Two of Strand’s most famous images—“Wall Street, New York” of 1915, in which shadows stretch from tiny figures passing under the House of Morgan’s pharaonic facade; and “Blind Woman, New York” of 1916, a portrait of a peddler, her right eye half-shut, her left open and aimed farther left, the word BLIND on a sign on her chest—achieve a perfect balance of compositional power and social message.
The image of the blind woman is one of eight striking portraits hung near some of Strand’s photographic experiments with cubism, also from 1916. “Abstraction, Bowls, Twin Lakes, Connecticut,” a composition of four ceramic bowls shot close up in soft focus, is as abstract as Strand’s work ever got.
Photographer Alfred Stieglitz showed Strand’s work at 291, his Fifth Avenue gallery, and published it in his journal, “Camera Work.” Several paintings by other members of the Stieglitz circle—Arthur Dove, Marsden Hartley, John Marin and Georgia O’Keeffe—are included in the show. (O’Keeffe, who married Stieglitz in 1924, was also a romantic interest of Strand’s. Stieglitz was more than 20 years her senior and Strand was three years her junior.)
In 1922, Strand married Rebecca Salsbury and purchased a hand-cranked Akeley motion picture camera. Perhaps representing the two sides of the photographer’s aesthetic, five tight close-ups of each—woman and camera—are displayed on one wall.
In the early 1930s, having separated from both his wife and his mentor Stieglitz, Strand moved to Mexico for two years, drawn by the socialist government and related artistic activity. He photographed people in town squares, among other subjects then dropped still photography to make films.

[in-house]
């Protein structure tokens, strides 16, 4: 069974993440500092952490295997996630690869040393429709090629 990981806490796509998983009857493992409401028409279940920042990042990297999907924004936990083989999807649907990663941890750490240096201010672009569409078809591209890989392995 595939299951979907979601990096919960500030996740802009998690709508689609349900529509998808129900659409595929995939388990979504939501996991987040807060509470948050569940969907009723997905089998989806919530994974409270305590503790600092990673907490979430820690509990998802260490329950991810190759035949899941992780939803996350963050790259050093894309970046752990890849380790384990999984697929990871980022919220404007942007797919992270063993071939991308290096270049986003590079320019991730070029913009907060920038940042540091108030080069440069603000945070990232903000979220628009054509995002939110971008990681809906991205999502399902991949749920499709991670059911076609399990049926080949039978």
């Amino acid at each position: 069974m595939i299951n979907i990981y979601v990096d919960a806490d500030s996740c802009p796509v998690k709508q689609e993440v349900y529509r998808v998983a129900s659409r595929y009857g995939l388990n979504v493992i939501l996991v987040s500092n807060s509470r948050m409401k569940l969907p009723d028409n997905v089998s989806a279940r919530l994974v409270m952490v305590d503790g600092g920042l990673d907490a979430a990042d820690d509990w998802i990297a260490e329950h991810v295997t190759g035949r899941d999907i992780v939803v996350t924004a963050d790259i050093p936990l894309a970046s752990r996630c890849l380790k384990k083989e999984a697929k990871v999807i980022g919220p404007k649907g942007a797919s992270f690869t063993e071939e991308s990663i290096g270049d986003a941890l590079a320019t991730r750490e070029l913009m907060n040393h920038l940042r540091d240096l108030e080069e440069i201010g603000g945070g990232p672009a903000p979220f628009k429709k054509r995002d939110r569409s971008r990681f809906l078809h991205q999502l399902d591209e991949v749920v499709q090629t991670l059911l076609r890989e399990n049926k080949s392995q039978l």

One of the exhibition’s two screening rooms presents a nine-minute segment from “Redes,” his 1936 film about a fictional Mexican fishing village, alternating with a segment from “Native Land,” his documentary about union busting, released in 1942.
Several galleries are devoted to Strand’s travels, which resulted in a number of collaborative “portraits of place.” Three that became books receive special attention: “Time in New England”; “Un Paese: Portrait of an Italian Village,” about Luzzara, the hometown of Cesare Zavattini, screenwriter of the Vittorio De Sica film “The Bicycle Thief”; and “Ghana: An African Portrait.”
The three books, none still in print, have been digitized for browsing on computer kiosks.
The last decades of Strand’s life were spent in France. He and his third wife, photographer Hazel Kingsbury, bought a house in Orgeval outside of Paris. The closing section of the exhibition shows photographs of the Strands in their garden and several of the still lifes of plants he grew there.
“Paul Strand: Master of Modern Photography” is one of several good reasons for a trip to Philadelphia, also the home of the Barnes Foundation, the Pennsylvania Academy of the Fine Arts and the Institute of Contemporary Art.